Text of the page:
Let $\mathbb{G}_1$, $\mathbb{G}_2$, $\mathbb{G}_T$ stand for three groups of the same large prime order $r$. I invented a pairing $e\!: \mathbb{G}_1 \times \mathbb{G}_2 \to \mathbb{G}_T$ (with embedding degree $k \in \mathbb{N}$) such that $$ \mathbb{G}_1 \subset J(\mathbb{F}_p), \qquad \mathbb{G}_2 \subset E(\mathbb{F}_{p^n}), \qquad \mathbb{G}_T \subset \mathbb{F}_{p^k}^*, $$ where $J$ is the Jacobian of some (hyperelliptic) curve of genus $2$ over a finite field $\mathbb{F}_p$ (of large characteristic) and $E$ is an elliptic curve over some extension $\mathbb{F}_{p^n}$.

For comparison, let's consider any other elliptic pairing $e^\prime\!: \mathbb{G}_1^\prime \times \mathbb{G}_2^\prime \to \mathbb{G}_T^\prime$ (with embedding degree $d \in \mathbb{N}$) such that $$ \mathbb{G}_1^\prime \subset E_1(\mathbb{F}_{q}), \qquad \mathbb{G}_2^\prime \subset E_2(\mathbb{F}_{q^m}), \qquad \mathbb{G}_T^\prime \subset \mathbb{F}_{q^d}^*, $$ where $E_1$, $E_2$ are some elliptic curves over finite fields $\mathbb{F}_{q}$, $\mathbb{F}_{q^m}$, respectively ($p$ is not necessarily the characteristic of $\mathbb{F}_q$). Here $\mathbb{G}_1^\prime$, $\mathbb{G}_2^\prime$, $\mathbb{G}_T^\prime$ are three more groups of the same large prime order $r^\prime$. Of course, I suppose that $p^2 \approx q$, and $p^k \approx q^d$, and $r \approx r^\prime$. However, it turns out that $p^n \ll q^m$ for my pairing. In other words, the arithmetic in $\mathbb{G}_2$ is more efficient than in $\mathbb{G}_2^\prime$. In turn, it is recognized that the arithmetic of $J(\mathbb{F}_{p})$ (i.e., $\mathbb{G}_1$) is comparable in complexity to that of $E_1(\mathbb{F}_q)$ (i.e., $\mathbb{G}_1^\prime$). Clearly, the same is true in general for the pair $\mathbb{G}_T$, $\mathbb{G}_T^\prime$.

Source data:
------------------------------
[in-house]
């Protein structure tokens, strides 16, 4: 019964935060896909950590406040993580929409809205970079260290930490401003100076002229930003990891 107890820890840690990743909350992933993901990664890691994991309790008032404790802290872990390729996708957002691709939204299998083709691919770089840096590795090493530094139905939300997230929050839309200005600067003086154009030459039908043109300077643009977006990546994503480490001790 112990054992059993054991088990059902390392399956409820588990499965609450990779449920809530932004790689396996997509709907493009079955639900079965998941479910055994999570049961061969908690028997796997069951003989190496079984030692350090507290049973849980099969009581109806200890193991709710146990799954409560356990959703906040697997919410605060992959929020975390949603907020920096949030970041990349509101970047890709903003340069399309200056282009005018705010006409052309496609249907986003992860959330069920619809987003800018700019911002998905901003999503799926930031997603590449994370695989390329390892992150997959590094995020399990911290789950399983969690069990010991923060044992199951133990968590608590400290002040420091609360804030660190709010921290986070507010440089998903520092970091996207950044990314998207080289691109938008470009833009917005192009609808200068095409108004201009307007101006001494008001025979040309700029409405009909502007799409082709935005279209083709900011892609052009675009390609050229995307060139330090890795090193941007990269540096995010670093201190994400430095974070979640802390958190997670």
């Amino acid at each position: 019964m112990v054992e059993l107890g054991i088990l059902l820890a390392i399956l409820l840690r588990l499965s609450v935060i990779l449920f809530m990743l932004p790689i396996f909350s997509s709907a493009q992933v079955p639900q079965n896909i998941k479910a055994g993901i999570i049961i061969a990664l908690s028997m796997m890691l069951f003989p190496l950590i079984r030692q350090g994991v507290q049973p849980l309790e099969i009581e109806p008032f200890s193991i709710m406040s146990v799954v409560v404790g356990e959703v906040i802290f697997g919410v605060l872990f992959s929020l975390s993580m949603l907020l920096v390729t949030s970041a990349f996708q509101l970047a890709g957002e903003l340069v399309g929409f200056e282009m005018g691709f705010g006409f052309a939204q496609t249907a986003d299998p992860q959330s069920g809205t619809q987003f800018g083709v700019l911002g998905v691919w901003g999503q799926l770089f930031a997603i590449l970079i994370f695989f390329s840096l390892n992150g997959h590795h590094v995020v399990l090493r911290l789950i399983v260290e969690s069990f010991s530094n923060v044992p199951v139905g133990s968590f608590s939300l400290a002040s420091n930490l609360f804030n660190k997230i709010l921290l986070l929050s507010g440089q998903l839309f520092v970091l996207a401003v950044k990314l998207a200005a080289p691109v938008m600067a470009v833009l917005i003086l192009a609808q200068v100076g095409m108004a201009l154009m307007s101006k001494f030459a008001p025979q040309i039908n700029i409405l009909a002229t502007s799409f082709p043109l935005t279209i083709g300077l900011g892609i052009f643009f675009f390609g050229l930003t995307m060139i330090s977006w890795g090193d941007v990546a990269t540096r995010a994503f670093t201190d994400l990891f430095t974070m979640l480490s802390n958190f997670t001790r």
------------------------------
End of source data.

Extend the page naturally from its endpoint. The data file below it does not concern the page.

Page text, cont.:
What if I show that the new semi-hyperelliptic pairing $e$ can be evaluated faster than $e^\prime$ ? Will this result be groundbreaking or not ? If so, has $e$ a chance to be used in real-world cryptography ? I ask you, because for all its long time of existence, hyperelliptic cryptography has not found concrete applications in practice. Although certain earlier articles concluded that, with the proper choice of a genus $2$ curve, the group law on its Jacobian can be (slightly) cheaper than on elliptic curves with the same security level.

I would be very grateful to you for any comments.

  • $\begingroup$ More precisely, the advantage of $\mathbb{G}_2$ over $\mathbb{G}_2^\prime$ is the following: $\log_2(p^n)/\log_2(q^m) \approx n/(2m) \approx 3/4$. $\endgroup$ Aug 5 at 8:28
  • $\begingroup$ And the value $\rho := 2\log_2(p)/\log_2(r)$ can be bounded as follows: $2 < \rho < 3$. It is not small enough in comparison with elliptic pairings. Maybe, in the future there will be pairing-friendly genus $2$ curves with $1 \leqslant \rho \leqslant 2$. Such $\rho$-values are currently used in practice. $\endgroup$ Aug 5 at 9:02


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